Many of you have been a part of the struggle to change the discriminatory policies underlying the Housing Stabilization Fund (HSF). To-date we have written two reports (accessible here and here) documenting in detail the issues with the HSF and its management. The outrage sparked by Laura Bardeau‘s case and the subsequent mobilization led to series of changes being announced by the City in December last year. Some of these changes were implemented immediately, such as the abandoning of the discriminatory eligibility formula, whereas others, we were promised, would be designed in consultation with us and other community advocates and legal clinics.
The consultation did not happen and instead TESS merely notified us, by way of a poorly organized ‘information session’ on June 28, of the changes it had already designed and which would go into effect a mere 3 business days later (on July 4). Now a coalition of 18 organizations, OCAP included, have penned an open letter to the Mayor and members of the Community Development and Recreation Committee outlining the issues with the changes and the resolutions we are seeking. The letter appears below.
OCAP has also prepared our own assessment of all the changes to the HSF. You can download it here.
Joint Letter to the City regarding recent changes to the HSF
July 17, 2017
Dear Mayor John Tory and Members of the Community Development and Recreation Committee:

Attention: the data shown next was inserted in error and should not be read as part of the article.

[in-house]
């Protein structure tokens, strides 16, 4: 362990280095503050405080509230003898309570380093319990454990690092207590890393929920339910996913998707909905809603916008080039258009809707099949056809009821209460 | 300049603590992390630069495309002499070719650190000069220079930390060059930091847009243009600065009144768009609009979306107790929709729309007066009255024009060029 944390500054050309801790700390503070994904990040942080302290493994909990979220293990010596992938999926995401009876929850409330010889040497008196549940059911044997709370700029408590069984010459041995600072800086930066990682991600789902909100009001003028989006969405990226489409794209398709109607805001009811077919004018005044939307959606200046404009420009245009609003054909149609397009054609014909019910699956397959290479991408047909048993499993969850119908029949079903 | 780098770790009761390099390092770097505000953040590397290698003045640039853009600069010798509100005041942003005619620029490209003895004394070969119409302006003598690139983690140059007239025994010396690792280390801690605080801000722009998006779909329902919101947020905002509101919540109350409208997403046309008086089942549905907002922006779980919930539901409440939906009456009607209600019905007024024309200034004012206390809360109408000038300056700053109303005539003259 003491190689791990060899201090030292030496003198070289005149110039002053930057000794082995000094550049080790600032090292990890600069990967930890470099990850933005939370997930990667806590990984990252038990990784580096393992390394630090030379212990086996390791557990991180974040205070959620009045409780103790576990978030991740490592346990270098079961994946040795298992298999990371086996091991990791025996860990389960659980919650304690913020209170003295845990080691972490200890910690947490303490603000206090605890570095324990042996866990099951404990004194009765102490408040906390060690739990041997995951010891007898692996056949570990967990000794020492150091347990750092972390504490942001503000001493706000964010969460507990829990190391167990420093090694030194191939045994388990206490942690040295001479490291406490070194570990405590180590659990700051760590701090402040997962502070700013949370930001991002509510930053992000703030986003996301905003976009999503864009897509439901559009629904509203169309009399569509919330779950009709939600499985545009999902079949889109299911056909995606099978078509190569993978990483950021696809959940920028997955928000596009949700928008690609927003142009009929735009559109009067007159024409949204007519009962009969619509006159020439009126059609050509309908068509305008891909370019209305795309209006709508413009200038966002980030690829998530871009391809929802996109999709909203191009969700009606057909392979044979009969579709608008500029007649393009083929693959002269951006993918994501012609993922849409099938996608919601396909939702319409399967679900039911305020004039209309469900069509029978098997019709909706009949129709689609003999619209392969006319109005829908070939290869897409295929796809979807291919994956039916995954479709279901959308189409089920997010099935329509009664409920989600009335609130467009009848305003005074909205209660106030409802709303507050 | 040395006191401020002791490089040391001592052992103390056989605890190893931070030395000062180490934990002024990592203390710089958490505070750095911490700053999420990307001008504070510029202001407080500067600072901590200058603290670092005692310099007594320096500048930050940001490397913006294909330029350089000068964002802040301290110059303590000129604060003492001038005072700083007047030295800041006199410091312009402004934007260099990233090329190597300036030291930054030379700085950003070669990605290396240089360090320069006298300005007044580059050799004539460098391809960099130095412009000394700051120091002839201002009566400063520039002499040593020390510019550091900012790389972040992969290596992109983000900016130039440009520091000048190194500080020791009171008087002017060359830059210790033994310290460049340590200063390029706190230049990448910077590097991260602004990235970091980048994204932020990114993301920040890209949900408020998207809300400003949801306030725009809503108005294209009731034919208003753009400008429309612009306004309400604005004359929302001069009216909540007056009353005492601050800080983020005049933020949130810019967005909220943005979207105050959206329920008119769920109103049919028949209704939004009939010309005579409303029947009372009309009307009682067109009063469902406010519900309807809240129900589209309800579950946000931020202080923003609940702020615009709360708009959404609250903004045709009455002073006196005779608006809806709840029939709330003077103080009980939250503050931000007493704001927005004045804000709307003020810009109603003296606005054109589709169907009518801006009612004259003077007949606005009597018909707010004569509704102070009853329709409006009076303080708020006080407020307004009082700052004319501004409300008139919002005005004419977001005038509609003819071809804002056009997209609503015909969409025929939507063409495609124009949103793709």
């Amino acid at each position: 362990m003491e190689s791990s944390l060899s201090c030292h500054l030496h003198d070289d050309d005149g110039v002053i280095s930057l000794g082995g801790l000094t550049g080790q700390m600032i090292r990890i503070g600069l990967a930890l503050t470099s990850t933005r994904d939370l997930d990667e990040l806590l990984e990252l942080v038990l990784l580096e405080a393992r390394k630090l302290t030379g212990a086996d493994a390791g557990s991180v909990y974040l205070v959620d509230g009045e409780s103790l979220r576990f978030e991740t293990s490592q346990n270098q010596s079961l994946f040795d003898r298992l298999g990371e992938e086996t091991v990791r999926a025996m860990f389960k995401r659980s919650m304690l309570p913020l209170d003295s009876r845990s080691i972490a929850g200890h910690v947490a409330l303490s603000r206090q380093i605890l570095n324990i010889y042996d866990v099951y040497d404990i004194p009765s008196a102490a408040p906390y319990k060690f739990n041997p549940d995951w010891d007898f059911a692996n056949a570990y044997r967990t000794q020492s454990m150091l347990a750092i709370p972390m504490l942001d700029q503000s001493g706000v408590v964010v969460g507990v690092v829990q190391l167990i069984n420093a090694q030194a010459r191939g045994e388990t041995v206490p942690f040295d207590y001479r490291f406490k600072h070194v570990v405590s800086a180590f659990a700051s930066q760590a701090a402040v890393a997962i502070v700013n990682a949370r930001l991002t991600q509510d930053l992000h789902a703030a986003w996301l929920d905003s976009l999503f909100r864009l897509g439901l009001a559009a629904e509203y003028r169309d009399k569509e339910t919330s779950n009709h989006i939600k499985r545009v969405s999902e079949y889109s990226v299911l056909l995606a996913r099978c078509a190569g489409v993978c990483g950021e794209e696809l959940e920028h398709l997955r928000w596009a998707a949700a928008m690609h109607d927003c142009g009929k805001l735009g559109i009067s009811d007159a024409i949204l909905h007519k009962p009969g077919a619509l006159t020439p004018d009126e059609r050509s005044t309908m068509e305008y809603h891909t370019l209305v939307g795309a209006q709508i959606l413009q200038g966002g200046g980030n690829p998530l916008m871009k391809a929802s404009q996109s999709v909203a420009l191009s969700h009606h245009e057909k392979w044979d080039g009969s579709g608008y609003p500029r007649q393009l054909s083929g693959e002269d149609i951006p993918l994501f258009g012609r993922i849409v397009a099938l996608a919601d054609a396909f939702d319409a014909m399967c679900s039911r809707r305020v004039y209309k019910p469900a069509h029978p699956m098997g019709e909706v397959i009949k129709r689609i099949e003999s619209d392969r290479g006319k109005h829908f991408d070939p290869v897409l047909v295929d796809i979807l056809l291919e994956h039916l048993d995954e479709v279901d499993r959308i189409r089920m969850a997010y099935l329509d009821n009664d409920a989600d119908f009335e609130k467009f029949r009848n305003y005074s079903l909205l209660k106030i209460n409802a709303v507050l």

As you are aware, the policies governing the delivery of the Housing Stabilization Fund (HSF) have been the subject of significant community concern and even public controversy. The HSF is money that people on social assistance in Toronto rely on to meet emergency housing needs; these include, but are not limited to: fleeing domestic violence, flood or fire, getting housing following homelessness, moving to affordable housing, disability related needs and bed bugs.
People on social assistance and their advocates have clearly and repeatedly communicated the need for changes to the HSF. Toronto Employment and Social Services (TESS) acknowledged this and process was passed by your Committee and City Council. A December 12, 2016, report to City Council offered a clear undertaking to develop new policies by way of ‘a series of consultations’ with ‘clients and community agencies.’
By way of a poorly communicated outreach effort by representatives of TESS, concerned agencies and advocates were invited, at very short notice, to a June 28 “Housing Stabilization Fund Information Session.” There they were briefed on changes to the HSF policies set to take effect on July 4. This does not comply with the commitment for consultation that was made not only to community advocates, but also to City Council itself. A hastily convened gathering, where people are told what has already been decided, hardly conforms to the collaborative model of policy development that had been promised.